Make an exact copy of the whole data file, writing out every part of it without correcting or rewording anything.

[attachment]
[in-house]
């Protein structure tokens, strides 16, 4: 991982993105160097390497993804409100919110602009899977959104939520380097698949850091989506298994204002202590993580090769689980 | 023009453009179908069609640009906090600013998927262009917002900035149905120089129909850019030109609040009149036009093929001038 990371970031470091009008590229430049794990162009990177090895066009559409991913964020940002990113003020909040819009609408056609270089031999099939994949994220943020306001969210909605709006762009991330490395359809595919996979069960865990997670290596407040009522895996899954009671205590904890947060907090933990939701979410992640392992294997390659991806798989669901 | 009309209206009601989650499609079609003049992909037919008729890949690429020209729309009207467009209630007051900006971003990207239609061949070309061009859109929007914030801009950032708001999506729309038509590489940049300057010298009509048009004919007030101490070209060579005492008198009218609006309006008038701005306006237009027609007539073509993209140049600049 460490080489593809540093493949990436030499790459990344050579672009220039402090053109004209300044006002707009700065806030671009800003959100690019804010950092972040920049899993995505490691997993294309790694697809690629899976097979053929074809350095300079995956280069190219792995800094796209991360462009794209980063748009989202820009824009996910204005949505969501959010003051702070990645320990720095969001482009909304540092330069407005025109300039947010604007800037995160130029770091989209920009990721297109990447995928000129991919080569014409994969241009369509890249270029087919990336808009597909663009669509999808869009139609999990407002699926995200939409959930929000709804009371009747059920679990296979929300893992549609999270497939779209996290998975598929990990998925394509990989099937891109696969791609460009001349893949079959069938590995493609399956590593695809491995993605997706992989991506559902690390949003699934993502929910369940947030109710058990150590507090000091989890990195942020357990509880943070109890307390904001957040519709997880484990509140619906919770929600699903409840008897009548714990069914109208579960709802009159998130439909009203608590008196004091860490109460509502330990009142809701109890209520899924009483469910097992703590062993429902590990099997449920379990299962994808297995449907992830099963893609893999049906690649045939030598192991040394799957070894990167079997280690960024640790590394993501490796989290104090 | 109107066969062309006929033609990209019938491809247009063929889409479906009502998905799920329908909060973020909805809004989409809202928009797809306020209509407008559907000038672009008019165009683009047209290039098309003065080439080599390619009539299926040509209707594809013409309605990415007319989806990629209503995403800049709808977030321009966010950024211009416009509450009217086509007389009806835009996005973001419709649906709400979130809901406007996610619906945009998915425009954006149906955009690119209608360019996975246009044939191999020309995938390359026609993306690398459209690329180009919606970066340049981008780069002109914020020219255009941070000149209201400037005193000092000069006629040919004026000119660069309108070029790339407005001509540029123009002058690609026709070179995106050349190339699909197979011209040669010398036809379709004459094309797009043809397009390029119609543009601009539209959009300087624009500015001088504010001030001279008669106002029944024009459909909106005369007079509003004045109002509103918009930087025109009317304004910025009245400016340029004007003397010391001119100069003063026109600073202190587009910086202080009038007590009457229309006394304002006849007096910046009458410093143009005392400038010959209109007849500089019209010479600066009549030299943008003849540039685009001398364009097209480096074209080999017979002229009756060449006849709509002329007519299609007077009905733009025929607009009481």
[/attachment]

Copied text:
[in-house]
């Protein structure tokens, strides 16, 4: 991982993105160097390497993804409100919110602009899977959104939520380097698949850091989506298994204002202590993580090769689980 | 023009453009179908069609640009906090600013998927262009917002900035149905120089129909850019030109609040009149036009093929001038 990371970031470091009008590229430049794990162009990177090895066009559409991913964020940002990113003020909040819009609408056609270089031999099939994949994220943020306001969210909605709006762009991330490395359809595919996979069960865990997670290596407040009522895996899954009671205590904890947060907090933990939701979410992640392992294997390659991806798989669901 | 009309209206009601989650499609079609003049992909037919008729890949690429020209729309009207467009209630007051900006971003990207239609061949070309061009859109929007914030801009950032708001999506729309038509590489940049300057010298009509048009004919007030101490070209060579005492008198009218609006309006008038701005306006237009027609007539073509993209140049600049 460490080489593809540093493949990436030499790459990344050579672009220039402090053109004209300044006002707009700065806030671009800003959100690019804010950092972040920049899993995505490691997993294309790694697809690629899976097979053929074809350095300079995956280069190219792995800094796209991360462009794209980063748009989202820009824009996910204005949505969501959010003051702070990645320990720095969001482009909304540092330069407005025109300039947010604007800037995160130029770091989209920009990721297109990447995928000129991919080569014409994969241009369509890249270029087919990336808009597909663009669509999808869009139609999990407002699926995200939409959930929000709804009371009747059920679990296979929300893992549609999270497939779209996290998975598929990990998925394509990989099937891109696969791609460009001349893949079959069938590995493609399956590593695809491995993605997706992989991506559902690390949003699934993502929910369940947030109710058990150590507090000091989890990195942020357990509880943070109890307390904001957040519709997880484990509140619906919770929600699903409840008897009548714990069914109208579960709802009159998130439909009203608590008196004091860490109460509502330990009142809701109890209520899924009483469910097992703590062993429902590990099997449920379990299962994808297995449907992830099963893609893999049906690649045939030598192991040394799957070894990167079997280690960024640790590394993501490796989290104090 | 109107066969062309006929033609990209019938491809247009063929889409479906009502998905799920329908909060973020909805809004989409809202928009797809306020209509407008559907000038672009008019165009683009047209290039098309003065080439080599390619009539299926040509209707594809013409309605990415007319989806990629209503995403800049709808977030321009966010950024211009416009509450009217086509007389009806835009996005973001419709649906709400979130809901406007996610619906945009998915425009954006149906955009690119209608360019996975246009044939191999020309995938390359026609993306690398459209690329180009919606970066340049981008780069002109914020020219255009941070000149209201400037005193000092000069006629040919004026000119660069309108070029790339407005001509540029123009002058690609026709070179995106050349190339699909197979011209040669010398036809379709004459094309797009043809397009390029119609543009601009539209959009300087624009500015001088504010001030001279008669106002029944024009459909909106005369007079509003004045109002509103918009930087025109009317304004910025009245400016340029004007003397010391001119100069003063026109600073202190587009910086202080009038007590009457229309006394304002006849007096910046009458410093143009005392400038010959209109007849500089019209010479600066009549030299943008003849540039685009001398364009097209480096074209080999017979002229009756060449006849709509002329007519299609007077009905733009025929607009009481």